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Strong Acids and Strong Bases

Strong Acids and Strong Bases

(OP)
Sirs;

I have to design a storage area for some chemical products (defoaming agent, glycol, corrosion inhibitor, emulsion breaker, deoiler, biocide and scale inhibitor)..
I learnt from several literatures that we shall separate chemicals if these chemicals can react between each other.
In the MSDS of the chemical above, there is always a paragraph stipulating 'Reactivity' or 'Materials to Avoid'.

In these MSDS I found that Strong Acids, Strong Bases, strong oxidizing agents, strong alkalis, strong reducers are very often listed as Material to Avoid (case by case).

a) Could some one teach me to which parameter in the MSDS should-I look to decide if the material is strong alkalis, strong reducers .

b) I know that if PH is less than 7, the product is acid. PH between 7 and 14 , the chemical product is Base. But what are the values corresponding to the adjective 'Strong'?
in other words what are the PH values that corresponds to a 'Strong' acid and what are the PH values that corresponds to 'Strong' base.

Thank you

RE: Strong Acids and Strong Bases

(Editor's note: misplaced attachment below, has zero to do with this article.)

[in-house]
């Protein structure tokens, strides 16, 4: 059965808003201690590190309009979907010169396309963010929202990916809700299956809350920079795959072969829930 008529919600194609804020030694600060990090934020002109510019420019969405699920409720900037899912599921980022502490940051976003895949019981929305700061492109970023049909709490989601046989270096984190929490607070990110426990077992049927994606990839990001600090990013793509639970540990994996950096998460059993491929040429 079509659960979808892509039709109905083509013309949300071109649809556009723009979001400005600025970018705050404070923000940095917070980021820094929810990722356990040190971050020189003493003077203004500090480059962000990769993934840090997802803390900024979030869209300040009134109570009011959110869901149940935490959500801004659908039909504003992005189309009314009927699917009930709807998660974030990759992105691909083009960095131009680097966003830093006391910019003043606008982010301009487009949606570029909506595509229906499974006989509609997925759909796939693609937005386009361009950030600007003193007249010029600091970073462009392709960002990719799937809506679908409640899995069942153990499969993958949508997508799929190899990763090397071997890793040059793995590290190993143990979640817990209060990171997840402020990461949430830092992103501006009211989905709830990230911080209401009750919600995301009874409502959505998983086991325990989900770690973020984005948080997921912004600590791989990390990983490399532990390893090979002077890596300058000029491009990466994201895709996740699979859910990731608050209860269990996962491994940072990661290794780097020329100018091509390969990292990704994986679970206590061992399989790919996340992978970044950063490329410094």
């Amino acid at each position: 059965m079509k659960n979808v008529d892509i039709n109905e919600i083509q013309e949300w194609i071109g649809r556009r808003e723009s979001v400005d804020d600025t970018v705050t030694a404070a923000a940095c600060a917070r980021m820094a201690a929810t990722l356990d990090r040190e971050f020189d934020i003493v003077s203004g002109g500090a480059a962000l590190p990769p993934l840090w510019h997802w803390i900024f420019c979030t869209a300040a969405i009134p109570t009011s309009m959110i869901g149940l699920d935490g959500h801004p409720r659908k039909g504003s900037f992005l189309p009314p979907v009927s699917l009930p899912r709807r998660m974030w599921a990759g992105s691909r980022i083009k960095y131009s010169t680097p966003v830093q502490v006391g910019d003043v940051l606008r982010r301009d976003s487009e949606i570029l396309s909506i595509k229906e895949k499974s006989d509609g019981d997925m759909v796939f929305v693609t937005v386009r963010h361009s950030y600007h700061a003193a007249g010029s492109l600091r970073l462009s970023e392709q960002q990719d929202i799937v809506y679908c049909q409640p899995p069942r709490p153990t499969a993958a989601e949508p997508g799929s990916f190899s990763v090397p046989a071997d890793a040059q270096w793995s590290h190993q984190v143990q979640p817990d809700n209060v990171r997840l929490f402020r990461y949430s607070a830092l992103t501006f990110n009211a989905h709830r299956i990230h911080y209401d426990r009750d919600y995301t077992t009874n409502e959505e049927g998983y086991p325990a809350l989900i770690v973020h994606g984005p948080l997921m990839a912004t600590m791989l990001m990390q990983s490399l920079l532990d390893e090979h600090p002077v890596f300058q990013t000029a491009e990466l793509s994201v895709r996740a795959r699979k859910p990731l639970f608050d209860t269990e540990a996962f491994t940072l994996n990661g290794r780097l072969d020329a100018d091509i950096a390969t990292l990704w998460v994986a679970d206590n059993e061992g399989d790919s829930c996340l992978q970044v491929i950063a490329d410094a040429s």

Strong is usually a combination of two factors, the pH and degree to which the product will dissociate (and its solubility).
There are a lot of strong acids (HCl being the prime example). It nearly always will fully dissociate, and even fairly dilute solutions have very low pH values.
There are only a few strong bases, and they are just as nasty.

= = = = = = = = = = = = = = = = = = = =
P.E. Metallurgy, Plymouth Tube

RE: Strong Acids and Strong Bases

Standard procedure is to sit each tank in an individual bunded area - the bund holdup volume should be at least 110% or more than the tank max storage volume. Flammable liquids should be kept away from electrically safe classified areas.
Inter tank separation distance should not permit static head driven spills from one tank to end up in the bund of another tank. The Australian standard on tanks has some simple formulas on this last recommendation - dont remember the AS number, sorry.

RE: Strong Acids and Strong Bases

(OP)
Sirs;

Would you please to assist by answering to my questions.

Thanks

RE: Strong Acids and Strong Bases

MSDS's are usually reviewed by lawyers for liability reasons. As such, they use a lot of "weasel" words and are not usually direct. I doubt an MSDS will ever say, "This chemical is a strong acid". Also, I don't think there is a established definition of a strong acid. So, one has to figure these things out on their own. Think of how you could categorize these acids, like weak, moderate, and strong. Now, how to define that? How about strong is pH < 2, moderate is pH 3-5, and weak is pH 5-7. Maybe this will help Acid Strength.

Good luck,
Latexman

To a ChE, the glass is always full - 1/2 air and 1/2 water.

RE: Strong Acids and Strong Bases

I suspect you don't really care how "strong" the acid is, you care how corrosive it is, or how likely it is to react with a base.

HF is a weak acid in dissociation terms, but it's a strong acid in corrosion terms!

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